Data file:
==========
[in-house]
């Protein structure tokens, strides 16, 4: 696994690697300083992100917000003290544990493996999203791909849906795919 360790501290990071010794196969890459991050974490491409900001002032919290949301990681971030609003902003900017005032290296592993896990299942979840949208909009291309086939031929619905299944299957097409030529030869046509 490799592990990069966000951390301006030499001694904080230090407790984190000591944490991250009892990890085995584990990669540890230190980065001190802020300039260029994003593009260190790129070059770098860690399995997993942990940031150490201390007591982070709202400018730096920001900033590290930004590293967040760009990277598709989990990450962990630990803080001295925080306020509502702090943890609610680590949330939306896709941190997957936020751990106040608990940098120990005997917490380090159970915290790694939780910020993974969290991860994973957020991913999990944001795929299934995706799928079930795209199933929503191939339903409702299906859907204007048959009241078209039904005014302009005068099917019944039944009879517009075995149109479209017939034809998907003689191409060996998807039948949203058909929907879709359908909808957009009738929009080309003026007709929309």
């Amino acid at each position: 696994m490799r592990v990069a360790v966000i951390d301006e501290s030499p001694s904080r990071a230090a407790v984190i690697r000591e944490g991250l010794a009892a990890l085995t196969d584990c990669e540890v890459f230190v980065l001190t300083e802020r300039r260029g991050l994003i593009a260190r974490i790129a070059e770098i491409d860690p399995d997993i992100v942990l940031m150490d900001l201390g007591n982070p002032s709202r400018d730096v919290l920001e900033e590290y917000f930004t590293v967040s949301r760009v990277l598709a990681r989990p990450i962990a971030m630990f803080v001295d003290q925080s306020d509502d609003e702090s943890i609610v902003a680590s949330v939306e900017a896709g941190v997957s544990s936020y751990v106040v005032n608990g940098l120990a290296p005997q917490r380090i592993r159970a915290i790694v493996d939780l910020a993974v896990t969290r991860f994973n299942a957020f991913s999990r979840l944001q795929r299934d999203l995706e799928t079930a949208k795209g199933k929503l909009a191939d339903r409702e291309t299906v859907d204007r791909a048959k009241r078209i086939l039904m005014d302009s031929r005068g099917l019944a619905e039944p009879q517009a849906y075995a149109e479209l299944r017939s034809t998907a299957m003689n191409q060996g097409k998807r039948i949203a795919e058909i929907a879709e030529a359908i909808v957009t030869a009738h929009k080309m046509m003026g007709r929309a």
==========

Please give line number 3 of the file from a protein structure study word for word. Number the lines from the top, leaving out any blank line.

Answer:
């Amino acid at each position: 696994m490799r592990v990069a360790v966000i951390d301006e501290s030499p001694s904080r990071a230090a407790v984190i690697r000591e944490g991250l010794a009892a990890l085995t196969d584990c990669e540890v890459f230190v980065l001190t300083e802020r300039r260029g991050l994003i593009a260190r974490i790129a070059e770098i491409d860690p399995d997993i992100v942990l940031m150490d900001l201390g007591n982070p002032s709202r400018d730096v919290l920001e900033e590290y917000f930004t590293v967040s949301r760009v990277l598709a990681r989990p990450i962990a971030m630990f803080v001295d003290q925080s306020d509502d609003e702090s943890i609610v902003a680590s949330v939306e900017a896709g941190v997957s544990s936020y751990v106040v005032n608990g940098l120990a290296p005997q917490r380090i592993r159970a915290i790694v493996d939780l910020a993974v896990t969290r991860f994973n299942a957020f991913s999990r979840l944001q795929r299934d999203l995706e799928t079930a949208k795209g199933k929503l909009a191939d339903r409702e291309t299906v859907d204007r791909a048959k009241r078209i086939l039904m005014d302009s031929r005068g099917l019944a619905e039944p009879q517009a849906y075995a149109e479209l299944r017939s034809t998907a299957m003689n191409q060996g097409k998807r039948i949203a795919e058909i929907a879709e030529a359908i909808v957009t030869a009738h929009k080309m046509m003026g007709r929309a």